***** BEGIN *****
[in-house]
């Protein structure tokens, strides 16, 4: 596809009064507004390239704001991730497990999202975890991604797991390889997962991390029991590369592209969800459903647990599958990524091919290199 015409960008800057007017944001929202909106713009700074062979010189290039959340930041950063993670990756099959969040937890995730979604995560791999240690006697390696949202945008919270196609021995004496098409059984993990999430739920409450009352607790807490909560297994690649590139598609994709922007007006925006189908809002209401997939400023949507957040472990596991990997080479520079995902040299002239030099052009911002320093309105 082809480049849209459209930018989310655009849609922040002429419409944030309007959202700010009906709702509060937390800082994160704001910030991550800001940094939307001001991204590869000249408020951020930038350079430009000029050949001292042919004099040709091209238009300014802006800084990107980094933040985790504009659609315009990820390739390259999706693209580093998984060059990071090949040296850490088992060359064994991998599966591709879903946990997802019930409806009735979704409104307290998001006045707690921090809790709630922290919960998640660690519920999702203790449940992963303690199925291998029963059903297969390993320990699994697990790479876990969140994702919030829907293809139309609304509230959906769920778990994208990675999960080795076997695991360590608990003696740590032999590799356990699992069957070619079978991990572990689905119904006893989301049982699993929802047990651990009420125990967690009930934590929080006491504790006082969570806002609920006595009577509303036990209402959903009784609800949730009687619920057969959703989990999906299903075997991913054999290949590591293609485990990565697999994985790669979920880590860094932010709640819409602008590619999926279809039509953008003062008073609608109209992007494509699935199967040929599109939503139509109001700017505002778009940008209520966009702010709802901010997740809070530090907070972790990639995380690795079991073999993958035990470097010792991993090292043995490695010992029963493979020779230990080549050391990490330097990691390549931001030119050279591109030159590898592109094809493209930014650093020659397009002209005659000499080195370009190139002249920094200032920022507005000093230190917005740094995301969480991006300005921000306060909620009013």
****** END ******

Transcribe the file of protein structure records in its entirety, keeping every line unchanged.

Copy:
[in-house]
């Protein structure tokens, strides 16, 4: 596809009064507004390239704001991730497990999202975890991604797991390889997962991390029991590369592209969800459903647990599958990524091919290199 015409960008800057007017944001929202909106713009700074062979010189290039959340930041950063993670990756099959969040937890995730979604995560791999240690006697390696949202945008919270196609021995004496098409059984993990999430739920409450009352607790807490909560297994690649590139598609994709922007007006925006189908809002209401997939400023949507957040472990596991990997080479520079995902040299002239030099052009911002320093309105 082809480049849209459209930018989310655009849609922040002429419409944030309007959202700010009906709702509060937390800082994160704001910030991550800001940094939307001001991204590869000249408020951020930038350079430009000029050949001292042919004099040709091209238009300014802006800084990107980094933040985790504009659609315009990820390739390259999706693209580093998984060059990071090949040296850490088992060359064994991998599966591709879903946990997802019930409806009735979704409104307290998001006045707690921090809790709630922290919960998640660690519920999702203790449940992963303690199925291998029963059903297969390993320990699994697990790479876990969140994702919030829907293809139309609304509230959906769920778990994208990675999960080795076997695991360590608990003696740590032999590799356990699992069957070619079978991990572990689905119904006893989301049982699993929802047990651990009420125990967690009930934590929080006491504790006082969570806002609920006595009577509303036990209402959903009784609800949730009687619920057969959703989990999906299903075997991913054999290949590591293609485990990565697999994985790669979920880590860094932010709640819409602008590619999926279809039509953008003062008073609608109209992007494509699935199967040929599109939503139509109001700017505002778009940008209520966009702010709802901010997740809070530090907070972790990639995380690795079991073999993958035990470097010792991993090292043995490695010992029963493979020779230990080549050391990490330097990691390549931001030119050279591109030159590898592109094809493209930014650093020659397009002209005659000499080195370009190139002249920094200032920022507005000093230190917005740094995301969480991006300005921000306060909620009013």